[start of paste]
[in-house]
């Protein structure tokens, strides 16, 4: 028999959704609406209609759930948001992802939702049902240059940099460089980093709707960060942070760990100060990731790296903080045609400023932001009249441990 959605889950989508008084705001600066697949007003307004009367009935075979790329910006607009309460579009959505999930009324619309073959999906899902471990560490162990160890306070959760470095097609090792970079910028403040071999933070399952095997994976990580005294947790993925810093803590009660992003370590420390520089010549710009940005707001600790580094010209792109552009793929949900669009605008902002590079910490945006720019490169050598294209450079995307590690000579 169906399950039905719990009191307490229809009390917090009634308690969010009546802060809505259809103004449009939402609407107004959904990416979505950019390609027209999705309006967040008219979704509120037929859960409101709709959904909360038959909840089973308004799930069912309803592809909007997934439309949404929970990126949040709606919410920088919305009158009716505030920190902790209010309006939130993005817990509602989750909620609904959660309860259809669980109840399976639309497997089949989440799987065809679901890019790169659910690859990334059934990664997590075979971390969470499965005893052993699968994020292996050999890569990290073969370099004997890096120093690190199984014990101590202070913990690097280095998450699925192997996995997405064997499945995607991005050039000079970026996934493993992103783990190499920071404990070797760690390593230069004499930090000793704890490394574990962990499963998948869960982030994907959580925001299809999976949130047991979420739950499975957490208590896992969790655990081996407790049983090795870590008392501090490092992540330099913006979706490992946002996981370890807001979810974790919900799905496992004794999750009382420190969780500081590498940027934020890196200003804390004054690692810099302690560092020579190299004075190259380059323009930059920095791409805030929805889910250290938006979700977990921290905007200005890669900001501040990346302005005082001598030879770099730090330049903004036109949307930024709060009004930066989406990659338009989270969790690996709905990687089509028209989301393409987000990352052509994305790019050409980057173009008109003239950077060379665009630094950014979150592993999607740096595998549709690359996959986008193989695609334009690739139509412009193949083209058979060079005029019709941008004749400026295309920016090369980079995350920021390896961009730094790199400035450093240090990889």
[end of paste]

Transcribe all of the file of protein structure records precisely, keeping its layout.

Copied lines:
[in-house]
């Protein structure tokens, strides 16, 4: 028999959704609406209609759930948001992802939702049902240059940099460089980093709707960060942070760990100060990731790296903080045609400023932001009249441990 959605889950989508008084705001600066697949007003307004009367009935075979790329910006607009309460579009959505999930009324619309073959999906899902471990560490162990160890306070959760470095097609090792970079910028403040071999933070399952095997994976990580005294947790993925810093803590009660992003370590420390520089010549710009940005707001600790580094010209792109552009793929949900669009605008902002590079910490945006720019490169050598294209450079995307590690000579 169906399950039905719990009191307490229809009390917090009634308690969010009546802060809505259809103004449009939402609407107004959904990416979505950019390609027209999705309006967040008219979704509120037929859960409101709709959904909360038959909840089973308004799930069912309803592809909007997934439309949404929970990126949040709606919410920088919305009158009716505030920190902790209010309006939130993005817990509602989750909620609904959660309860259809669980109840399976639309497997089949989440799987065809679901890019790169659910690859990334059934990664997590075979971390969470499965005893052993699968994020292996050999890569990290073969370099004997890096120093690190199984014990101590202070913990690097280095998450699925192997996995997405064997499945995607991005050039000079970026996934493993992103783990190499920071404990070797760690390593230069004499930090000793704890490394574990962990499963998948869960982030994907959580925001299809999976949130047991979420739950499975957490208590896992969790655990081996407790049983090795870590008392501090490092992540330099913006979706490992946002996981370890807001979810974790919900799905496992004794999750009382420190969780500081590498940027934020890196200003804390004054690692810099302690560092020579190299004075190259380059323009930059920095791409805030929805889910250290938006979700977990921290905007200005890669900001501040990346302005005082001598030879770099730090330049903004036109949307930024709060009004930066989406990659338009989270969790690996709905990687089509028209989301393409987000990352052509994305790019050409980057173009008109003239950077060379665009630094950014979150592993999607740096595998549709690359996959986008193989695609334009690739139509412009193949083209058979060079005029019709941008004749400026295309920016090369980079995350920021390896961009730094790199400035450093240090990889």